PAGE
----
Judith Green is a sociologist. She works in London and wanted to learn more about travelling in the city. So she asked: ‘How do you get around?’, ‘Tell me about your commute’. And then she listened. She wanted to hear the moral judgements and the social values associated with our transportation choices (Sociology 46, 272- 289).
It did not take long for the bicycle to come around the corner in these conversations. Again and again, her subjects asserted that they really should be cycling. That they would be cycling. That they will be cycling. That they did cycle back then. Without prompting, almost all her car users made it clear that in their own mind the bike is the better option. And yet, they did not pedal.
If you have to provide transportation in an urban environment, the overwhelming affirmation of cycling as the preferred option is now a given. The challenge is how to offer your drivers the opportunity to pedal, how to allow them to act in accord with their beliefs. Green shows how drivers in London are deeply conflicted, tormented by a bad conscience, by unhappiness and guilt. They represent a huge pent-up demand for cycling, which is released whenever the circumstances are right: the success of the cycleway along the guided busway is one example of this, as it offers a route away from cars. The Big Bike Ride organised by the local newspaper also taps this repressed reservoir as it provides a sense of community of cyclists which makes the road seem less threatening.
This demand for cycling, and for a less car-dominated city, has been seen in cities all over the world including those where Ciclovia events have been a great success. Gil Peñalosa is credited with inventing Ciclovia, the Sunday street closures in Bogotá, Colombia, during his time as mayor. His recent keynote address at the 2012 Velo-City conference reminded planners that bicycle infrastructure does not work when delivered in little disconnected steps. We know they want to pedal. We also know they fear car traffic and want facilities away from traffic. Why waste your time giving them anything else?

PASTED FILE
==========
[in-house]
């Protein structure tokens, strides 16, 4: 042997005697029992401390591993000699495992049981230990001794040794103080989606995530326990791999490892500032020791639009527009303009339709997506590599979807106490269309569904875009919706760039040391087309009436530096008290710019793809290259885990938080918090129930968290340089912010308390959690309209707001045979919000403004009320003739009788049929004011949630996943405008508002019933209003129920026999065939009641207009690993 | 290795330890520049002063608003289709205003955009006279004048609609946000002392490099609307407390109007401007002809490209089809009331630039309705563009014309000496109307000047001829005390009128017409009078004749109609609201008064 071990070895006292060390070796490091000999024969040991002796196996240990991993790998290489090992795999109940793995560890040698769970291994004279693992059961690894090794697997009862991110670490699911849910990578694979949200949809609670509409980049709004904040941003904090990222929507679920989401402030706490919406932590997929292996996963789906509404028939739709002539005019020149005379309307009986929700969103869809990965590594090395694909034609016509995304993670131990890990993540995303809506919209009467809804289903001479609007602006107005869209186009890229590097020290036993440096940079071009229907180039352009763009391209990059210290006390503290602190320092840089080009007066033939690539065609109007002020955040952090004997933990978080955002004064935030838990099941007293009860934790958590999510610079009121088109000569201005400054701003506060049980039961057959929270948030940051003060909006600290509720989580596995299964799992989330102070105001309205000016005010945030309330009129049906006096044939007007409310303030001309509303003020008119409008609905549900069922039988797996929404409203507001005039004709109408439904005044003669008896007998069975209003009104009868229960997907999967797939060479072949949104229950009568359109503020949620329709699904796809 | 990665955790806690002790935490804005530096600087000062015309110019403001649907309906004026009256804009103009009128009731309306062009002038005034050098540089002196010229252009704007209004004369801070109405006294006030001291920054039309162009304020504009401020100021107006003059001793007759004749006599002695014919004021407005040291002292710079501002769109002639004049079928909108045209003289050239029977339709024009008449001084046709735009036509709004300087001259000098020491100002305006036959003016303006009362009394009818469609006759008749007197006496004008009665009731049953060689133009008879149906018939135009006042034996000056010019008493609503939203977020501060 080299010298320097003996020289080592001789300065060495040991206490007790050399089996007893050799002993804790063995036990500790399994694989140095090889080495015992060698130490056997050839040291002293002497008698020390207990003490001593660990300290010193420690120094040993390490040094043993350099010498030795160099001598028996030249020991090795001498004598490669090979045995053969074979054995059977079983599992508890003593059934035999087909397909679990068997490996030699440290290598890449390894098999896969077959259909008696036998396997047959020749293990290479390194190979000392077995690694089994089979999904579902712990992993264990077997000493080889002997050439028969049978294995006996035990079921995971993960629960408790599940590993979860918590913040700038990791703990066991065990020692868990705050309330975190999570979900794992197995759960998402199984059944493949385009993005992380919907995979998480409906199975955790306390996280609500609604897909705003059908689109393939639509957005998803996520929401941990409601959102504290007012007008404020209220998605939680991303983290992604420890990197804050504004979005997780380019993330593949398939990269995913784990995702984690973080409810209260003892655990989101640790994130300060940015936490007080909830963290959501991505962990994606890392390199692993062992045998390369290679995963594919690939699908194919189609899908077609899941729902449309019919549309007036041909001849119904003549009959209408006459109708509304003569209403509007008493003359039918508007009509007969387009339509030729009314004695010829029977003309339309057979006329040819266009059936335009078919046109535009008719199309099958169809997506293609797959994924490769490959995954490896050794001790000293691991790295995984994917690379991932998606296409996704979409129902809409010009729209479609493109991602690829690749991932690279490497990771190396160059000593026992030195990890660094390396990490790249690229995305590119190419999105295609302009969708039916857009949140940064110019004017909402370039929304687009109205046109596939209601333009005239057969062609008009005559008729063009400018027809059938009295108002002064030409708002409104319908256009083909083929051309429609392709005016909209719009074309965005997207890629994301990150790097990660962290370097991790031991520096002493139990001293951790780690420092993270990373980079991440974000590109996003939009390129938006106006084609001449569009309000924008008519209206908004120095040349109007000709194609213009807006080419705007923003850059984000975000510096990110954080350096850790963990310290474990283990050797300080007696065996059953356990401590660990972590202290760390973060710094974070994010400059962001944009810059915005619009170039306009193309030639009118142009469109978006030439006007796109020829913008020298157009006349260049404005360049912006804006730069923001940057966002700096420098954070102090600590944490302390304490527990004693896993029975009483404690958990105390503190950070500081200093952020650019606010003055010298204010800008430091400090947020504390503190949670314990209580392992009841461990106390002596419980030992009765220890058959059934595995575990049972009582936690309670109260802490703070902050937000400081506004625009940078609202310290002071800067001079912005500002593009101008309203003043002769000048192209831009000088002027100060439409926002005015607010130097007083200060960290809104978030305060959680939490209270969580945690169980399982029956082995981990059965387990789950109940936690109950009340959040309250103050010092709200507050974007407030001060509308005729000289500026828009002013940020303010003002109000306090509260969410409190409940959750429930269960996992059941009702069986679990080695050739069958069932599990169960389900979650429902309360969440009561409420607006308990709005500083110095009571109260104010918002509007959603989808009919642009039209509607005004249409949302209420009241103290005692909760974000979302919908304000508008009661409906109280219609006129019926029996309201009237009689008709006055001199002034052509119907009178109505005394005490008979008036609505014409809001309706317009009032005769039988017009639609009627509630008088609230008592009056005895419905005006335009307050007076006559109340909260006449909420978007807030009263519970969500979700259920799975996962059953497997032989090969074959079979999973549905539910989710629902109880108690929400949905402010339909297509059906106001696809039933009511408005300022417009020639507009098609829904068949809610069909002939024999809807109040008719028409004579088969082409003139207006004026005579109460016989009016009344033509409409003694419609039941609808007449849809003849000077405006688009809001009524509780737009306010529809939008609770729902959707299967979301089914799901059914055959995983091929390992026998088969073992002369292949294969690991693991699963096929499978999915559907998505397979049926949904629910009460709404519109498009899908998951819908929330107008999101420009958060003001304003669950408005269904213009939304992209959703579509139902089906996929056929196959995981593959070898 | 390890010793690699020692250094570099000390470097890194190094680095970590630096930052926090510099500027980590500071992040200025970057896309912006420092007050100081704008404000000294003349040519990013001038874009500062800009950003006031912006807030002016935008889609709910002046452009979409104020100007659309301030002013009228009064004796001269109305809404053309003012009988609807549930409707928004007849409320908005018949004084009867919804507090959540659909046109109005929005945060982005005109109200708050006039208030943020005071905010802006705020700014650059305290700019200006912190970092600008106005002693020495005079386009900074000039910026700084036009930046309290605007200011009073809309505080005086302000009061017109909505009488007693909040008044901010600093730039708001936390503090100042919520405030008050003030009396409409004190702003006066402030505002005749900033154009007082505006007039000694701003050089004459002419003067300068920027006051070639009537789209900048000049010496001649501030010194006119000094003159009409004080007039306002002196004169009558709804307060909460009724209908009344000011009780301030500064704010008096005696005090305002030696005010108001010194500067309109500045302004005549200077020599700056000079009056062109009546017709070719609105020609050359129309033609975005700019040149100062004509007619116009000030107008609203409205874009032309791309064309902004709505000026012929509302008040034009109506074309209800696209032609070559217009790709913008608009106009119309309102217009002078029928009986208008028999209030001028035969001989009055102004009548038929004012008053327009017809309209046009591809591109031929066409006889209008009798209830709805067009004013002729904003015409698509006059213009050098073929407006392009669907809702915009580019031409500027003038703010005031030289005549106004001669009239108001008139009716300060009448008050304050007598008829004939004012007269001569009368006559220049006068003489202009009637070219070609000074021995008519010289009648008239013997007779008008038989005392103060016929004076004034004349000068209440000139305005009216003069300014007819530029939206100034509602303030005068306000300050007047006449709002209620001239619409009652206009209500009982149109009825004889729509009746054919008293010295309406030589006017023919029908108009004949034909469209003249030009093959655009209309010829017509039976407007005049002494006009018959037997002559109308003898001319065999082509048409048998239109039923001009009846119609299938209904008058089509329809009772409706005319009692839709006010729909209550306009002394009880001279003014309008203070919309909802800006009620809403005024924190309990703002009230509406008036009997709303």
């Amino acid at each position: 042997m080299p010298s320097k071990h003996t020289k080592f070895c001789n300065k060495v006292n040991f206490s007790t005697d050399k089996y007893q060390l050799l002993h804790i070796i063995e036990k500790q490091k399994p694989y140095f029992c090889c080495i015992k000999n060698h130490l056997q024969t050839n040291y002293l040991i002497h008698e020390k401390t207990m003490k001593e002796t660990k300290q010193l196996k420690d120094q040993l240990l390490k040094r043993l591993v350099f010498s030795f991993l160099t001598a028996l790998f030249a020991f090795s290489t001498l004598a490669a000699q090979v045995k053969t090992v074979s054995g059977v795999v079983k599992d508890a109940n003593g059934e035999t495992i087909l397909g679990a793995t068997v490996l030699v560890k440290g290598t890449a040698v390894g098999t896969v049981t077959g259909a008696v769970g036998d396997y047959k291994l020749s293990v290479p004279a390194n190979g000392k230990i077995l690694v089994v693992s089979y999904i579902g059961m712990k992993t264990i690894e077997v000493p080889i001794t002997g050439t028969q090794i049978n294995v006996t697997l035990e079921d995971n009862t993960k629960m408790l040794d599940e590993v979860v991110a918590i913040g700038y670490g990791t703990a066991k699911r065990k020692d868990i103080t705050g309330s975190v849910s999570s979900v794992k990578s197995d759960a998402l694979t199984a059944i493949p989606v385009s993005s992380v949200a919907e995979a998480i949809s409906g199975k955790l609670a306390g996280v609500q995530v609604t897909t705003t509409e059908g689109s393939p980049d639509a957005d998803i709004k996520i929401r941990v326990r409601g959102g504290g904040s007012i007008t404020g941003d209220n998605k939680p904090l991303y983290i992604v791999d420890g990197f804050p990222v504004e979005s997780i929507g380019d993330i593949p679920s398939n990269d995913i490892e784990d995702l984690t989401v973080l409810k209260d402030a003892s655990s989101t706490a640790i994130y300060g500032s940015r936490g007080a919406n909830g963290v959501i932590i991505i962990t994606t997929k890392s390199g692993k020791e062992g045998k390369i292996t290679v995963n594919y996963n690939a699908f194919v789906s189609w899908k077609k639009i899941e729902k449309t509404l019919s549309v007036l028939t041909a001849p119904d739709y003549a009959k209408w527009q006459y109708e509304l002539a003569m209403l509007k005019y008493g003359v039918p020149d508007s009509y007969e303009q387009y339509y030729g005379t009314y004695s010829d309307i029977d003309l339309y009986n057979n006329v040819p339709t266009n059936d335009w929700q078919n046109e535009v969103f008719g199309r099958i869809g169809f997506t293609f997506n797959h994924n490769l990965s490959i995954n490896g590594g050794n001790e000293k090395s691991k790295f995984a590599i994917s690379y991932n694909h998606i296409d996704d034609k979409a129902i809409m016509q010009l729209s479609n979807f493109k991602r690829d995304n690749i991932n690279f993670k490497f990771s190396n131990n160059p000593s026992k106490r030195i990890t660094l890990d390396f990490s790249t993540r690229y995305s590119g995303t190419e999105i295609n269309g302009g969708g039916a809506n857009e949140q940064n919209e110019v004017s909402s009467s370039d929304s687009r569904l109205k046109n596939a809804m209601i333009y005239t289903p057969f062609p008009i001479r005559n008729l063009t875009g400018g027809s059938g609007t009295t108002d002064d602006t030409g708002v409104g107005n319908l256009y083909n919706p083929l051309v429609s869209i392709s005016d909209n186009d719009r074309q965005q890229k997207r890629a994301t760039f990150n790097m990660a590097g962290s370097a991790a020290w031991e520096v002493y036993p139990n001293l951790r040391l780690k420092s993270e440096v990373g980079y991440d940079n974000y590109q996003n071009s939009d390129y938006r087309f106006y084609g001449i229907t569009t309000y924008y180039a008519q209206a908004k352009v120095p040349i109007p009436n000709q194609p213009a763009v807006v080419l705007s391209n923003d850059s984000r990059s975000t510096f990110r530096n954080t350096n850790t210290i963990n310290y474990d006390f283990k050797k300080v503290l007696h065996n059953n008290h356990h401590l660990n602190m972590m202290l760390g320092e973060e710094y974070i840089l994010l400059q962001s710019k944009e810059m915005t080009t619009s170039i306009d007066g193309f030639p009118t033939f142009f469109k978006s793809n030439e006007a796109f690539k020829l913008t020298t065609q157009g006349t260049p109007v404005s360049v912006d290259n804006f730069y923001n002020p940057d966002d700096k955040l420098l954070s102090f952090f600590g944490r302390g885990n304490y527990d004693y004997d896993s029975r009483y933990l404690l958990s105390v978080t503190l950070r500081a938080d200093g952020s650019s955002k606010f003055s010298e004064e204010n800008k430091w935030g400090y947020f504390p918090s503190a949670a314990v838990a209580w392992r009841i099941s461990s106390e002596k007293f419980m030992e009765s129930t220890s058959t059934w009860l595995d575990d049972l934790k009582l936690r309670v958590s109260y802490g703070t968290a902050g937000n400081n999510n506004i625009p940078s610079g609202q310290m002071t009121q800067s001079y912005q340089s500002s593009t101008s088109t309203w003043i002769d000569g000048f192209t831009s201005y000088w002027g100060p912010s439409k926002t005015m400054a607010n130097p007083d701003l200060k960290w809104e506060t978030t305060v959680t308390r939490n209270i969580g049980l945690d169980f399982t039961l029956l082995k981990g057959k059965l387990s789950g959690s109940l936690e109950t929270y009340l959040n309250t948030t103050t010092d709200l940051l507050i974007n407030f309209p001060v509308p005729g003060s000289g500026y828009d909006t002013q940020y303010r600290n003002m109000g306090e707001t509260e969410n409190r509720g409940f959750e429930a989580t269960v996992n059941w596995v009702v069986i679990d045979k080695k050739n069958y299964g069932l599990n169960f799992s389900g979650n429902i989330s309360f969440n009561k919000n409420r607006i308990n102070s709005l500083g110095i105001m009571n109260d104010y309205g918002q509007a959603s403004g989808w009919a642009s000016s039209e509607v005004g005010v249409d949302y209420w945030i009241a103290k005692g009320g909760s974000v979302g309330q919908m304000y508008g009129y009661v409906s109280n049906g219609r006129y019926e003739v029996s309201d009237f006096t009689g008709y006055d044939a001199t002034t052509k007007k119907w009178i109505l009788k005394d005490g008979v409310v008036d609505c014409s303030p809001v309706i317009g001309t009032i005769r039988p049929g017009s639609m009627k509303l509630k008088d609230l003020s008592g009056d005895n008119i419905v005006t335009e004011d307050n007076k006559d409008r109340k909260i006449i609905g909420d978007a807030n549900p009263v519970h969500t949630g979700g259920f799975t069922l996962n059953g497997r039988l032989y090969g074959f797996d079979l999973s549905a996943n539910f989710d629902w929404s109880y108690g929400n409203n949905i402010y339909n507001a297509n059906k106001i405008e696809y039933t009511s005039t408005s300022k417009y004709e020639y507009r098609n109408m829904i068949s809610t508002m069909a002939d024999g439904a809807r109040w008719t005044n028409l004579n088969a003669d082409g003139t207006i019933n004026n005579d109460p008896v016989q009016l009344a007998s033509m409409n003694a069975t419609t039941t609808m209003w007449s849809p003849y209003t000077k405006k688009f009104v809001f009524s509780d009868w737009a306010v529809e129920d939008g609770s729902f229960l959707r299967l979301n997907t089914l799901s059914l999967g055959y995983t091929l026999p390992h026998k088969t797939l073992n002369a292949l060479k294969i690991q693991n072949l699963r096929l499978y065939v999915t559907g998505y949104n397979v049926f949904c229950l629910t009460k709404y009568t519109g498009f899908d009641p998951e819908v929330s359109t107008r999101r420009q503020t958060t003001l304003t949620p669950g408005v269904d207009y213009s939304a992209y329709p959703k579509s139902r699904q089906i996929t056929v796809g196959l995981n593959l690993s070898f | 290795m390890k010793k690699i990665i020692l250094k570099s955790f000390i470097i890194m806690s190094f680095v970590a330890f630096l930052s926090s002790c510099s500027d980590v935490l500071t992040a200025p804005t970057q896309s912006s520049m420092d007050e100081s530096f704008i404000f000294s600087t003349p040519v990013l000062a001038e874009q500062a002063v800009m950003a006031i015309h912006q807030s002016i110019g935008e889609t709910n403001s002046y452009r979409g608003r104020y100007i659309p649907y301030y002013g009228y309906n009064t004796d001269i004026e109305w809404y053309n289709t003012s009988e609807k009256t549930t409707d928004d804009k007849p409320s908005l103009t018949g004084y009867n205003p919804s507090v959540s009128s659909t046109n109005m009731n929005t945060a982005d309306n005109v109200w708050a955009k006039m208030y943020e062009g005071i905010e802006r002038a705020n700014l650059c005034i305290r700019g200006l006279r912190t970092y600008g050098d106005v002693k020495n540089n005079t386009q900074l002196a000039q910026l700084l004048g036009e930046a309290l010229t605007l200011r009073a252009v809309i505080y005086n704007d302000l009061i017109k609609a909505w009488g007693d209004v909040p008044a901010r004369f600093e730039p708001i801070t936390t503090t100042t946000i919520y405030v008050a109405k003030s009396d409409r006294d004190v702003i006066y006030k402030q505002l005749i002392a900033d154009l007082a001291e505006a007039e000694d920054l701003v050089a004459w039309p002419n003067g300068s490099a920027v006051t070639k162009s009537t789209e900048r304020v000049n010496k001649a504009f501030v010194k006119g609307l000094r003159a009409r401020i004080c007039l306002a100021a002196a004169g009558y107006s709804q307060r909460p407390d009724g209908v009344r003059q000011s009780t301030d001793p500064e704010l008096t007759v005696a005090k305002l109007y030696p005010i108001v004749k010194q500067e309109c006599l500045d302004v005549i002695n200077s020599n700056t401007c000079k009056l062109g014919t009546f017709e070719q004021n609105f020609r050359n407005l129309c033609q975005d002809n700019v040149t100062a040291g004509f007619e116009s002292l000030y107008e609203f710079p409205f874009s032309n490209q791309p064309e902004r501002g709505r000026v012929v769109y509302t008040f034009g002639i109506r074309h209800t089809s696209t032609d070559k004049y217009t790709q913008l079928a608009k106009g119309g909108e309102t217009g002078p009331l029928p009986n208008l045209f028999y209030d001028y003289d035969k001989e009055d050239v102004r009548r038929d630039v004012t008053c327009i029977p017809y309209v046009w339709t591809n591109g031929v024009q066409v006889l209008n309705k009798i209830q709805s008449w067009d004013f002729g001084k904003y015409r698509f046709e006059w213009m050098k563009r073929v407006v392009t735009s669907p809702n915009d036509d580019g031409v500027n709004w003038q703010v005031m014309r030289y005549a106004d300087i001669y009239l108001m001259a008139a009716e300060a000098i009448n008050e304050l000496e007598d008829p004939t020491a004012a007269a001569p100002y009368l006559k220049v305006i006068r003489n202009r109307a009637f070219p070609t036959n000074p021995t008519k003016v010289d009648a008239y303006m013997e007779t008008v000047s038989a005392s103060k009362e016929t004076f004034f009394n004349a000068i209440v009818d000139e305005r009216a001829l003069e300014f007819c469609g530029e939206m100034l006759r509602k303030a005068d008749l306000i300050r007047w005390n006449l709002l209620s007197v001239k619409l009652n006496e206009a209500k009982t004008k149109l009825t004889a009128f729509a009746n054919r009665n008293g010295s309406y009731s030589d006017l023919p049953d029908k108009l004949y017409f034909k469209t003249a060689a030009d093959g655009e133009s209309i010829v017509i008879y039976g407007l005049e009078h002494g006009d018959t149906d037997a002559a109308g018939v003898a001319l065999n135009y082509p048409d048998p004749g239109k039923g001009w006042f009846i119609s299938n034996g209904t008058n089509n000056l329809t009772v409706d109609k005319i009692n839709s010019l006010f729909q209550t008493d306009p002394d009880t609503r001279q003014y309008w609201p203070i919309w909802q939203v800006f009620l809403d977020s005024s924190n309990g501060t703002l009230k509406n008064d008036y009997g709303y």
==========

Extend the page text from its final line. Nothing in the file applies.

In Cambridge, opportunities for boldness remain. Our network of bike paths across commons and along the river, especially once the Chisholm Trail finally closes some gaps, is a real asset. But on-road solutions for cyclists, for your eight year-old daughter or son and for your eighty year-old grandparent, remain precarious in too many places. Between Newnham and Newmarket Road, a supercycleway is clearly needed. Our local pride in being the most cycled city quickly evaporates as you go along East Road and Lensfield Road. Elizabeth Way Bridge was opened in 1971, surely a bold and daring solution back then. Now is a good time to recover some of this boldness and provide solutions for the repressed demand for cycling which makes our drivers so unhappy.
On a different note, the Campaign’s committee has started to think about how our work could be improved by employing a person to work more closely with our members, to encourage them to become active, and to turn cycling into the unstoppable popular movement it really ought to be. It is early days, and many questions remain open, but the topic will feature at our next monthly meeting.
Michael Cahn, Co-ordinator